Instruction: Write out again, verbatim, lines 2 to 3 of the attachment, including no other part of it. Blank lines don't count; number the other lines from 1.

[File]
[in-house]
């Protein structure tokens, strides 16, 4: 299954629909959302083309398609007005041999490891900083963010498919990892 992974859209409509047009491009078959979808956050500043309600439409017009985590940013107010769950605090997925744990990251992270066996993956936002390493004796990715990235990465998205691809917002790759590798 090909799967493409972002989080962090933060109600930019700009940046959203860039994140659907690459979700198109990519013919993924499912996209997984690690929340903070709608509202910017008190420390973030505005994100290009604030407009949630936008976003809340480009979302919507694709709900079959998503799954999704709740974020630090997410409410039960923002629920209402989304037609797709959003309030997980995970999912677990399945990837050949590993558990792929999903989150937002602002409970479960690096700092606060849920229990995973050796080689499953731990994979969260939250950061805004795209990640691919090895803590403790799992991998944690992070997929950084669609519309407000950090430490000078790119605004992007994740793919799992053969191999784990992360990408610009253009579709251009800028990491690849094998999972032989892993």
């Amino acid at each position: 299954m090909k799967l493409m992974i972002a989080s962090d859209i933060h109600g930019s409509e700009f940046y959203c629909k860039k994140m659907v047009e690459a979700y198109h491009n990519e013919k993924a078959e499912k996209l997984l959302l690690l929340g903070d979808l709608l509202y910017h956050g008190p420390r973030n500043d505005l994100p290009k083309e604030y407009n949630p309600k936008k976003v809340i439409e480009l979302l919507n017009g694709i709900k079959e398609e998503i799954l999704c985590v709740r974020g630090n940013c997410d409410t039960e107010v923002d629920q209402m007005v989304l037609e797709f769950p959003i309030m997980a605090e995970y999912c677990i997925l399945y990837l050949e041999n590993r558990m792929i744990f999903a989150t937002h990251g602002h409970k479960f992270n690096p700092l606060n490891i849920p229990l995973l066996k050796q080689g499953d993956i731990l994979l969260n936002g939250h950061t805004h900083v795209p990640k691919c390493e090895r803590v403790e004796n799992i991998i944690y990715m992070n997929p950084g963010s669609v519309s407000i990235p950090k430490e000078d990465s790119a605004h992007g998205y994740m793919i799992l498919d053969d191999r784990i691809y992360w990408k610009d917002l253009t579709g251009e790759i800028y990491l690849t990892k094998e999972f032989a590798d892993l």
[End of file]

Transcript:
């Protein structure tokens, strides 16, 4: 299954629909959302083309398609007005041999490891900083963010498919990892 992974859209409509047009491009078959979808956050500043309600439409017009985590940013107010769950605090997925744990990251992270066996993956936002390493004796990715990235990465998205691809917002790759590798 090909799967493409972002989080962090933060109600930019700009940046959203860039994140659907690459979700198109990519013919993924499912996209997984690690929340903070709608509202910017008190420390973030505005994100290009604030407009949630936008976003809340480009979302919507694709709900079959998503799954999704709740974020630090997410409410039960923002629920209402989304037609797709959003309030997980995970999912677990399945990837050949590993558990792929999903989150937002602002409970479960690096700092606060849920229990995973050796080689499953731990994979969260939250950061805004795209990640691919090895803590403790799992991998944690992070997929950084669609519309407000950090430490000078790119605004992007994740793919799992053969191999784990992360990408610009253009579709251009800028990491690849094998999972032989892993």
């Amino acid at each position: 299954m090909k799967l493409m992974i972002a989080s962090d859209i933060h109600g930019s409509e700009f940046y959203c629909k860039k994140m659907v047009e690459a979700y198109h491009n990519e013919k993924a078959e499912k996209l997984l959302l690690l929340g903070d979808l709608l509202y910017h956050g008190p420390r973030n500043d505005l994100p290009k083309e604030y407009n949630p309600k936008k976003v809340i439409e480009l979302l919507n017009g694709i709900k079959e398609e998503i799954l999704c985590v709740r974020g630090n940013c997410d409410t039960e107010v923002d629920q209402m007005v989304l037609e797709f769950p959003i309030m997980a605090e995970y999912c677990i997925l399945y990837l050949e041999n590993r558990m792929i744990f999903a989150t937002h990251g602002h409970k479960f992270n690096p700092l606060n490891i849920p229990l995973l066996k050796q080689g499953d993956i731990l994979l969260n936002g939250h950061t805004h900083v795209p990640k691919c390493e090895r803590v403790e004796n799992i991998i944690y990715m992070n997929p950084g963010s669609v519309s407000i990235p950090k430490e000078d990465s790119a605004h992007g998205y994740m793919i799992l498919d053969d191999r784990i691809y992360w990408k610009d917002l253009t579709g251009e790759i800028y990491l690849t990892k094998e999972f032989a590798d892993l």